( 119 min )

Admission for Silver Screen members and their guests only.


Special thanks to Apparition.


^ Top

Sun, Sep 27, 2009
at 2 PM

33RD YOUNG PEOPLE'S FILM & VIDEO FESTIVAL: GROWING NEW TALENT
DIRECTOR: VARIOUS
US, 2009

The Young People's Film & Video Festival is an annual opportunity for K-12 Northwest film and video makers living in the region to have their work juried by professional media artists and presented to the public. The Festival encourages young people to use film and video to creatively express personal concerns, explore important social issues, and share engaging stories about the world today. Please join us for this year’s Winners' Program of animation, dramas, and documentaries chosen out of an entry field of 100+ entries. Many of the young filmmakers will be present. Thanks to this year’s Festival jurors Peter Vince, Anna Farrell, and Martha Early for their insightful, knowledgeable, and thoughtful efforts in viewing this year's submissions. Congratulations to all! Thanks to the Oregon Arts Commission for its support.

THE CASE OF THE MISSING HOMEWORK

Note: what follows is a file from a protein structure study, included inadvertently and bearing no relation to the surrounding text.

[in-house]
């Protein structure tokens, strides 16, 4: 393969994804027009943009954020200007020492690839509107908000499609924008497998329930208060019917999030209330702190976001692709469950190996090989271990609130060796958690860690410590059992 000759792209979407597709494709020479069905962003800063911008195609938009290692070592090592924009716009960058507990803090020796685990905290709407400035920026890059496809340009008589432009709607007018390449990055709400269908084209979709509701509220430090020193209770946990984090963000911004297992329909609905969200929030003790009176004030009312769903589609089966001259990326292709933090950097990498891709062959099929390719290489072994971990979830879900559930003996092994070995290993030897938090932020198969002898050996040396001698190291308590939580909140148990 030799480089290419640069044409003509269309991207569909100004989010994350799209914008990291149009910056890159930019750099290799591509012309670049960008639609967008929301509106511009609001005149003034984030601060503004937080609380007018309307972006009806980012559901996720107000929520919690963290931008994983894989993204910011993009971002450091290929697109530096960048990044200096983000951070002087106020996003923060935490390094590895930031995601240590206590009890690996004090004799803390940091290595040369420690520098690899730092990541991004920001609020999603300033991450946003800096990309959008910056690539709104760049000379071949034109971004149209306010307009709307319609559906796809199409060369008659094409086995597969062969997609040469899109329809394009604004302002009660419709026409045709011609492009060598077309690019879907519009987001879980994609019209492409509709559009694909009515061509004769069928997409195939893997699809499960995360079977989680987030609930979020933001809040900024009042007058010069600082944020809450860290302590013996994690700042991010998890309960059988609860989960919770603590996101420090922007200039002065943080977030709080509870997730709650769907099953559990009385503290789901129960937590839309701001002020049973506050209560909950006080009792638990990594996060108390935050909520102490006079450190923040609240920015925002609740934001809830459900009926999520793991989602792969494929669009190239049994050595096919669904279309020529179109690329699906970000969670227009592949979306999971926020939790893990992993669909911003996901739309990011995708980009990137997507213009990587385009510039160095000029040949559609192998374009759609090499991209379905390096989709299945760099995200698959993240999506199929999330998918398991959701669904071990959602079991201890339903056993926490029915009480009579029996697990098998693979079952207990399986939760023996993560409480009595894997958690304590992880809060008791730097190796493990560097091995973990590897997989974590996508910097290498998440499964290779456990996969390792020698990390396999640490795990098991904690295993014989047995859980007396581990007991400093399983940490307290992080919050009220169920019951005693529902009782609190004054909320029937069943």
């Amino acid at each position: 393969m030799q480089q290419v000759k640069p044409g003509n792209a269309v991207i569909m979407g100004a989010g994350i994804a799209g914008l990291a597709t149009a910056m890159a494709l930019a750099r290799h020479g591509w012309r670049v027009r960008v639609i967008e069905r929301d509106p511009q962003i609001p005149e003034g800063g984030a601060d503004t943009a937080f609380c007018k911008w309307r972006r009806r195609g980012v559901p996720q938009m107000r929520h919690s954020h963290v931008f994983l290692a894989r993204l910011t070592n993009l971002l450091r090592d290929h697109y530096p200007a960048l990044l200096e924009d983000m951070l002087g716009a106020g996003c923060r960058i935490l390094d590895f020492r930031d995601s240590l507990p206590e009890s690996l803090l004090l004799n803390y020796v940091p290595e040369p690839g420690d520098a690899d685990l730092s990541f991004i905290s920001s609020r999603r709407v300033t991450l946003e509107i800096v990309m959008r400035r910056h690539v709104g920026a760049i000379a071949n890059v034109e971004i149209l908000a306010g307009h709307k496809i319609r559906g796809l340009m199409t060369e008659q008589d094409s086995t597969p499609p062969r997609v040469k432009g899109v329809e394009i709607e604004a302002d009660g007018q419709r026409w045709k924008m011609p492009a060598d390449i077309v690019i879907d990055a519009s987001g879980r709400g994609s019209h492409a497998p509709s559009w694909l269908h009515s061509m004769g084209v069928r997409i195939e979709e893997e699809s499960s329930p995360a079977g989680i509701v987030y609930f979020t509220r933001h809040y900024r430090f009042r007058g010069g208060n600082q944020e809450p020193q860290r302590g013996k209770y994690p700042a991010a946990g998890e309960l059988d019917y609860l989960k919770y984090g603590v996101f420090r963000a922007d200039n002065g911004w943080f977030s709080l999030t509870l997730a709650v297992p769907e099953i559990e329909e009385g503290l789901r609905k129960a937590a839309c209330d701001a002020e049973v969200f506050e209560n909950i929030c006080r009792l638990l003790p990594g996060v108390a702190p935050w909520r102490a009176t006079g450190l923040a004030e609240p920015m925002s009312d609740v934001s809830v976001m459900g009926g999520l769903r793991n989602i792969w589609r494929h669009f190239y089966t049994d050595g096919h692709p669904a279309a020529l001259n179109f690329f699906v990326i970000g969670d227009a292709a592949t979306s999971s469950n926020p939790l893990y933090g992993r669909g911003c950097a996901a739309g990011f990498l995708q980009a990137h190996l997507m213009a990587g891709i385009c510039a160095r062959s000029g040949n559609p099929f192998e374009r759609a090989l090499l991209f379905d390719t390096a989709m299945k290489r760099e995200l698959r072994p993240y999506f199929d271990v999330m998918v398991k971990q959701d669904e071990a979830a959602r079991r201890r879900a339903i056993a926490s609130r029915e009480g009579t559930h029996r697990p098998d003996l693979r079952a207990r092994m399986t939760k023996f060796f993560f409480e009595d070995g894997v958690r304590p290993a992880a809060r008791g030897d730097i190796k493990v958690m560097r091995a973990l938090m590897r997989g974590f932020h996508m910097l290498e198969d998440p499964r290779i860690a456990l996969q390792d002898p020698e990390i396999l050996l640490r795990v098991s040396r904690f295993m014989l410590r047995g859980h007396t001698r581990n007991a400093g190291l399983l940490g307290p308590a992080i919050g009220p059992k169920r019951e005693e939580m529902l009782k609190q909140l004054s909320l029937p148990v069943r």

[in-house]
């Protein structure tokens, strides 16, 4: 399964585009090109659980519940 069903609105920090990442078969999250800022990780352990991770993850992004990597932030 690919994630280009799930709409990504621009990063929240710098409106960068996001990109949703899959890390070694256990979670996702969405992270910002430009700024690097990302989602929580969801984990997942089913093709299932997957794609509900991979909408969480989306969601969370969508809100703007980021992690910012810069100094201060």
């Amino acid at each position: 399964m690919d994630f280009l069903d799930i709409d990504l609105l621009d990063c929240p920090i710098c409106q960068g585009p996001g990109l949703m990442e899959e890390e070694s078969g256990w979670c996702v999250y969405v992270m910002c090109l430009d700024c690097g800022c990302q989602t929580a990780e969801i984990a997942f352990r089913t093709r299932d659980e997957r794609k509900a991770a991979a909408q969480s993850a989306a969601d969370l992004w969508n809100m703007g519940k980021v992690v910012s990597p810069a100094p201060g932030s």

This case needs to be solved by all!
Ms. Sigmund’s class, grades 5-6, The Emerson School, Portland, OR.

DRIVER’S ED
Don’t be stupid - just read the book.
Connor Bechtol, Brandon Clindaniel, Bryce Clinton, McKenzie Hamilton, Colton Heidt, Alex Kuhn, Marcus McGuire, Layton Mickey, Efren Plancarte, Jonah Smith, Jordan Smith, Alexiss Stewart, and Jacob Wiegel, grades 6-8, Duniway Middle School, McMinnville, OR.

DRUG AWARENESS PROJECT: PUBLIC SERVICE ANNOUNCEMENTS
Peer-to-peer education.
Students of Newport High School, grades 9-12, Lincoln County Drug Awareness Project, Newport, OR.

FINDING THE MUSIC
Breaking a fake guitar brings a young musician to his real talent.
Blair Scott, Sheridan Koelher, and Alex Schellar, grade 10, Ballard High School / Media Issues, Seattle, WA.

THE LIFE OF WATER PERSON
Cool sun trumps aqueous water.
Layton Mickey and Alex Kuhn, grade 7, Patton Middle School, McMinnville, OR.

THE LIGHT
Lumens cast a shadow on Mr. Stick.
Peter Gicking, grade 10, Arts & Magnet Communication Academy, Beaverton, OR.

MURDER AT THE PHARAOH’S GRAVE
Archeologist Ellis Clarke unearths the truth about a colleague’s disappearance.
Ben Kadie, grade 8, Bellevue, WA.

NATIVE TRUTH FILM PROJECT: PUBLIC SERVICE ANNOUNCEMENTS